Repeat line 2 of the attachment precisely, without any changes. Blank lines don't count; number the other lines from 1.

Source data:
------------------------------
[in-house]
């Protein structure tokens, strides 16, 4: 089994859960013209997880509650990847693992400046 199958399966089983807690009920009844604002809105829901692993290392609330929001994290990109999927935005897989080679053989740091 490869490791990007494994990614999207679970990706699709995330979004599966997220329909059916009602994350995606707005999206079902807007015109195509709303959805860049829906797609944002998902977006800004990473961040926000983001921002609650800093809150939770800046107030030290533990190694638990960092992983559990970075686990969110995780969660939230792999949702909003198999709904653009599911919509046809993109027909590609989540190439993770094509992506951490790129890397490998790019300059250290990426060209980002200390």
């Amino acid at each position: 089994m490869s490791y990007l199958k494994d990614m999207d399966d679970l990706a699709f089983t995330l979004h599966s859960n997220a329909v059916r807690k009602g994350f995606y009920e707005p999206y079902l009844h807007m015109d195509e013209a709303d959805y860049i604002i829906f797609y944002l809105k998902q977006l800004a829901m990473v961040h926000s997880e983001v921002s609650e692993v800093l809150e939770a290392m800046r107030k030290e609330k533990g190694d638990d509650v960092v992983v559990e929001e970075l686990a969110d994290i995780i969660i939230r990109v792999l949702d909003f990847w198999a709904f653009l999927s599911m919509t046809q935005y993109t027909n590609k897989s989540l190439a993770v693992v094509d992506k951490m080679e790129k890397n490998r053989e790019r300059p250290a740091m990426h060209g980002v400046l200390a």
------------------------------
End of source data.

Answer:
């Protein structure tokens, strides 16, 4: 089994859960013209997880509650990847693992400046 199958399966089983807690009920009844604002809105829901692993290392609330929001994290990109999927935005897989080679053989740091 490869490791990007494994990614999207679970990706699709995330979004599966997220329909059916009602994350995606707005999206079902807007015109195509709303959805860049829906797609944002998902977006800004990473961040926000983001921002609650800093809150939770800046107030030290533990190694638990960092992983559990970075686990969110995780969660939230792999949702909003198999709904653009599911919509046809993109027909590609989540190439993770094509992506951490790129890397490998790019300059250290990426060209980002200390």